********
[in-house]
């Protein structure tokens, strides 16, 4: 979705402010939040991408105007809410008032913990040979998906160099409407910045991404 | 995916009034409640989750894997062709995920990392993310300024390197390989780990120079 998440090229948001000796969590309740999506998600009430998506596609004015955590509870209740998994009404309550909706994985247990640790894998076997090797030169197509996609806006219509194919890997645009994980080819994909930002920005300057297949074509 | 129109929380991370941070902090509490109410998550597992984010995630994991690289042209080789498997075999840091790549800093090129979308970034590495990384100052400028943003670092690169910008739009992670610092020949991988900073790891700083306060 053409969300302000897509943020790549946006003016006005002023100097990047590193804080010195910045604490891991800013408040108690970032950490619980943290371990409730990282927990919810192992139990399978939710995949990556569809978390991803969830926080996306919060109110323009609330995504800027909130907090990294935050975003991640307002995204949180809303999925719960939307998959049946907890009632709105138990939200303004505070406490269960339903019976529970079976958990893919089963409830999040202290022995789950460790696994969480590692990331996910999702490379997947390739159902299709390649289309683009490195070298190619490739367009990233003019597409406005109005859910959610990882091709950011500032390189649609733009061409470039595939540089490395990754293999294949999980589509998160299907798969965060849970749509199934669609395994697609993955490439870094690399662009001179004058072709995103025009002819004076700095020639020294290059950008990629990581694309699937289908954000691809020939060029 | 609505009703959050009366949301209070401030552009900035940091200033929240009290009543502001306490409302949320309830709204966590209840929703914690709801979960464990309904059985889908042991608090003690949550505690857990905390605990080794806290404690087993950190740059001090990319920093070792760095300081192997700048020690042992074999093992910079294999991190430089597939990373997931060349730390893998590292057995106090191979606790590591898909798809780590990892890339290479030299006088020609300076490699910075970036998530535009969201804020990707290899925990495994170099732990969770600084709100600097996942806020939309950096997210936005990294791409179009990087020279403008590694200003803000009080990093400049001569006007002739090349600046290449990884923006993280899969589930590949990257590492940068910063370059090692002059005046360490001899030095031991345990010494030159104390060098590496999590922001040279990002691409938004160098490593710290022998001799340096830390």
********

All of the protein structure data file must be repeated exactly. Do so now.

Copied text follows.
[in-house]
């Protein structure tokens, strides 16, 4: 979705402010939040991408105007809410008032913990040979998906160099409407910045991404 | 995916009034409640989750894997062709995920990392993310300024390197390989780990120079 998440090229948001000796969590309740999506998600009430998506596609004015955590509870209740998994009404309550909706994985247990640790894998076997090797030169197509996609806006219509194919890997645009994980080819994909930002920005300057297949074509 | 129109929380991370941070902090509490109410998550597992984010995630994991690289042209080789498997075999840091790549800093090129979308970034590495990384100052400028943003670092690169910008739009992670610092020949991988900073790891700083306060 053409969300302000897509943020790549946006003016006005002023100097990047590193804080010195910045604490891991800013408040108690970032950490619980943290371990409730990282927990919810192992139990399978939710995949990556569809978390991803969830926080996306919060109110323009609330995504800027909130907090990294935050975003991640307002995204949180809303999925719960939307998959049946907890009632709105138990939200303004505070406490269960339903019976529970079976958990893919089963409830999040202290022995789950460790696994969480590692990331996910999702490379997947390739159902299709390649289309683009490195070298190619490739367009990233003019597409406005109005859910959610990882091709950011500032390189649609733009061409470039595939540089490395990754293999294949999980589509998160299907798969965060849970749509199934669609395994697609993955490439870094690399662009001179004058072709995103025009002819004076700095020639020294290059950008990629990581694309699937289908954000691809020939060029 | 609505009703959050009366949301209070401030552009900035940091200033929240009290009543502001306490409302949320309830709204966590209840929703914690709801979960464990309904059985889908042991608090003690949550505690857990905390605990080794806290404690087993950190740059001090990319920093070792760095300081192997700048020690042992074999093992910079294999991190430089597939990373997931060349730390893998590292057995106090191979606790590591898909798809780590990892890339290479030299006088020609300076490699910075970036998530535009969201804020990707290899925990495994170099732990969770600084709100600097996942806020939309950096997210936005990294791409179009990087020279403008590694200003803000009080990093400049001569006007002739090349600046290449990884923006993280899969589930590949990257590492940068910063370059090692002059005046360490001899030095031991345990010494030159104390060098590496999590922001040279990002691409938004160098490593710290022998001799340096830390």